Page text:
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Pirates’ minor league recap: Indianapolis Part 2

MLB: Pittsburgh Pirates at Cincinnati Reds David Kohl-USA TODAY Sports

Finally, the AAA pitchers. This is a really mixed bag, sort of the pitcher version of Utility Land. There are a lot of guys who seem to have the ability to pitch in the majors, but it’s hard to figure out what role they can handle.

Again, I’m not including guys who spent the bulk of their seasons in the majors. I’m also not including guys who are free agents now, like Casey Sadler and A.J. Schugel.

For clarity, pitchers on the 40-man roster are indicated by *.


J.T. Brubaker, RHP: Brubaker has always had good stuff, but never got good results until this year. He throws in the mid-90s and gets higher, and also has a change. This year he added a cutter, which seemed to make a difference. He dominated through six starts at Altoona, then moved up. He scuffled a little at first in AAA, but finished very strongly. He had a 1.01 ERA and 0.79 WHIP in August. I think Brubaker, who’s eligible for Rule 5, has a better chance than Tyler Eppler of being added to the 40-man roster.

Tanner Anderson, RHP*: The Pirates moved Anderson and his Bronson Arroyo leg kick to the bullpen full-time this year. His stuff seemed to play up a bit, with his fastball averaging 93-94 mph. He largely dropped his change and throws a lot of sliders. He throws strikes and doesn’t miss many bats. He got good results in AAA, with a 2.64 ERA that wasn’t BABIP-dependent. The Pirates called him up in July and he got bombed in a blowout loss to the Dodgers. He came back up in September and pitched well in four outings, allowing two earned runs in 8.1 IP. I’m guessing that, unlike Alex McRae, who wasn’t called up, the Pirates see a long-term role for Anderson. It’d probably be in middle relief given the lack of swing-and-miss.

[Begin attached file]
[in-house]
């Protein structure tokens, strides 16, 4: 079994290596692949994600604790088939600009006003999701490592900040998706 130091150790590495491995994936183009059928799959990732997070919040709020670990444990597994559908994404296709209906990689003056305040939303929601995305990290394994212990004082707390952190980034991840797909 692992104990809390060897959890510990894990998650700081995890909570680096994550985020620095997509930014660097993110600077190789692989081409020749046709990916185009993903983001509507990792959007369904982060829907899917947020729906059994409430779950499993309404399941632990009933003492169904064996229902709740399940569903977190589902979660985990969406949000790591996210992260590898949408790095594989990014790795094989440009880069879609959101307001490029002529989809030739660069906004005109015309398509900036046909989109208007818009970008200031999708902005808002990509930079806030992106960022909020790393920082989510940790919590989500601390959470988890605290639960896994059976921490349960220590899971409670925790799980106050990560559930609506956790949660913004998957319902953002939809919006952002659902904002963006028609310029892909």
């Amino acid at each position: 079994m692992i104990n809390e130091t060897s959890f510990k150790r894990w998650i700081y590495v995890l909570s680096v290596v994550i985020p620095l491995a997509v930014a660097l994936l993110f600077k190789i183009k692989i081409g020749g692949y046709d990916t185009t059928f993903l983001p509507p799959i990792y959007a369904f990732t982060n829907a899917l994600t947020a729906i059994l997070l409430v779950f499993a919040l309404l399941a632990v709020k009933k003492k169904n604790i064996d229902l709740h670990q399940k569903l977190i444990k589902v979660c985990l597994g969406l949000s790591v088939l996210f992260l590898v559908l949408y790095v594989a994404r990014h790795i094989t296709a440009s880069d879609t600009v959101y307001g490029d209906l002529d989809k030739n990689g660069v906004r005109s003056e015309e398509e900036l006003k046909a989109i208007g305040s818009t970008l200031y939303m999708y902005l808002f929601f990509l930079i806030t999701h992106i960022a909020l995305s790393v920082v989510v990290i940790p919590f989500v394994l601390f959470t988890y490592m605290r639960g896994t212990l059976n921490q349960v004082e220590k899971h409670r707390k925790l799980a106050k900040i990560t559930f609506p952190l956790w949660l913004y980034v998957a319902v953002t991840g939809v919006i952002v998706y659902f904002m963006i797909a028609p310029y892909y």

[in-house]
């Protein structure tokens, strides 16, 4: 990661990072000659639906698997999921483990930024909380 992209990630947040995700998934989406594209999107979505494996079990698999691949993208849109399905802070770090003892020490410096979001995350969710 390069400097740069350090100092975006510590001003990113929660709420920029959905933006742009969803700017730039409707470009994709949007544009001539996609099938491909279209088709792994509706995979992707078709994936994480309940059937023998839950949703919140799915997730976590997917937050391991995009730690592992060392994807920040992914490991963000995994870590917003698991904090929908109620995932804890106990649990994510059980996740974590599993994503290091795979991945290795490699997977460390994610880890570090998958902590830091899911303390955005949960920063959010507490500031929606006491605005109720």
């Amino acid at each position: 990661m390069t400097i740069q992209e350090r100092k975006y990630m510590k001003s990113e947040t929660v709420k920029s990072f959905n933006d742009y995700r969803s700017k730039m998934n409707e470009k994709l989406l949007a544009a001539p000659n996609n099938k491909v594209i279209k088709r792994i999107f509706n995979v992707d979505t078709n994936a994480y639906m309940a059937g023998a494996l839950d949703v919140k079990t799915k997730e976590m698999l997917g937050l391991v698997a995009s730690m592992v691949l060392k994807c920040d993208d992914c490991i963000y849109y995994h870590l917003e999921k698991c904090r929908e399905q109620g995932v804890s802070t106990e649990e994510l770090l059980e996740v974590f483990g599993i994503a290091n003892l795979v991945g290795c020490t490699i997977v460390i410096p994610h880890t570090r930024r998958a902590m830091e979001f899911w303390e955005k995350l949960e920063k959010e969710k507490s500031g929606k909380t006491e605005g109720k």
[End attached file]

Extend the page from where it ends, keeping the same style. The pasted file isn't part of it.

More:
Alex McRae, RHP*: It’s hard to know what to say about McRae because I don’t get the Pirates’ interest in him. He was pitching poorly in AAA when the Pirates called him up (unlike Anderson), he pitched poorly in two games for the Pirates, and he pitched poorly when he went back down. In AAA, he had a 4.77 ERA, 4.17 xFIP and 1.57 WHIP. I’m pretty sure those numbers aren’t good, or even so-so. I have to assume from the fact that he wasn’t called up that he won’t remain on the roster much longer.

Montana DuRapau, RHP: You’d hate to see this name wasted, but DuRapau had a lost season. He started with a 50-game suspension for a second positive test for a drug of abuse, which also cost him a non-roster invitation to major league spring training. Once he returned to AAA, he had uncharacteristic control and gopher ball problems, leading to a 6.33 ERA. His xFIP was 3.85, so he probably wasn’t that bad, but it was still a step backward. Despite the fact that he’s always had high K rates (including this year), DuRapau doesn’t have great stuff and so can’t afford self-inflicted wounds like this year.

Jesus Liranzo, RHP*: The Pirates claimed Liranzo off waivers from the Dodgers at the start of this season. He’s a live-armed reliever who throws in the mid-90s, misses bats, and can’t throw strikes. He’s also had a lot of health problems that led to him having limited experience prior to 2017, even though he first signed back in 2012. The Pirates started him off at Altoona and he dominated there through nine games, then moved up. In AAA he couldn’t throw strikes, walking 6.2 per nine innings. He had a 1.38 WHIP, which doesn’t seem so bad, but he benefited from an unsustainable .220 BABIP. He didn’t get a September callup and still has an option left.